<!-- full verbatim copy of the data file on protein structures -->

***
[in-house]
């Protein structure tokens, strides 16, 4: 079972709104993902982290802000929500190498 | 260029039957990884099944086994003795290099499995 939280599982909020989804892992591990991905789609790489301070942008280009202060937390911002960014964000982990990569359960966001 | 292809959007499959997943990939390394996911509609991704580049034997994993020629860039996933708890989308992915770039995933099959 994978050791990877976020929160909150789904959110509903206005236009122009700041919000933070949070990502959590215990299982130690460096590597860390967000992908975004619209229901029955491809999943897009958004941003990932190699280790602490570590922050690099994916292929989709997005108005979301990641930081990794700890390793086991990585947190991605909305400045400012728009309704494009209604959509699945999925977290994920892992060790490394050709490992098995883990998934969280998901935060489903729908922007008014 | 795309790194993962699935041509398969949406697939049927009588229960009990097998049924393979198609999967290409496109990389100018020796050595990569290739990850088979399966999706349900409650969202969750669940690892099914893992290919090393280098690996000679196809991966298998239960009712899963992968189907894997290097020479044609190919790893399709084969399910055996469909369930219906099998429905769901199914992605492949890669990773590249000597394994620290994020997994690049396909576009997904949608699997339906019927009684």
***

[in-house]
């Protein structure tokens, strides 16, 4: 079972709104993902982290802000929500190498 | 260029039957990884099944086994003795290099499995 939280599982909020989804892992591990991905789609790489301070942008280009202060937390911002960014964000982990990569359960966001 | 292809959007499959997943990939390394996911509609991704580049034997994993020629860039996933708890989308992915770039995933099959 994978050791990877976020929160909150789904959110509903206005236009122009700041919000933070949070990502959590215990299982130690460096590597860390967000992908975004619209229901029955491809999943897009958004941003990932190699280790602490570590922050690099994916292929989709997005108005979301990641930081990794700890390793086991990585947190991605909305400045400012728009309704494009209604959509699945999925977290994920892992060790490394050709490992098995883990998934969280998901935060489903729908922007008014 | 795309790194993962699935041509398969949406697939049927009588229960009990097998049924393979198609999967290409496109990389100018020796050595990569290739990850088979399966999706349900409650969202969750669940690892099914893992290919090393280098690996000679196809991966298998239960009712899963992968189907894997290097020479044609190919790893399709084969399910055996469909369930219906099998429905769901199914992605492949890669990773590249000597394994620290994020997994690049396909576009997904949608699997339906019927009684």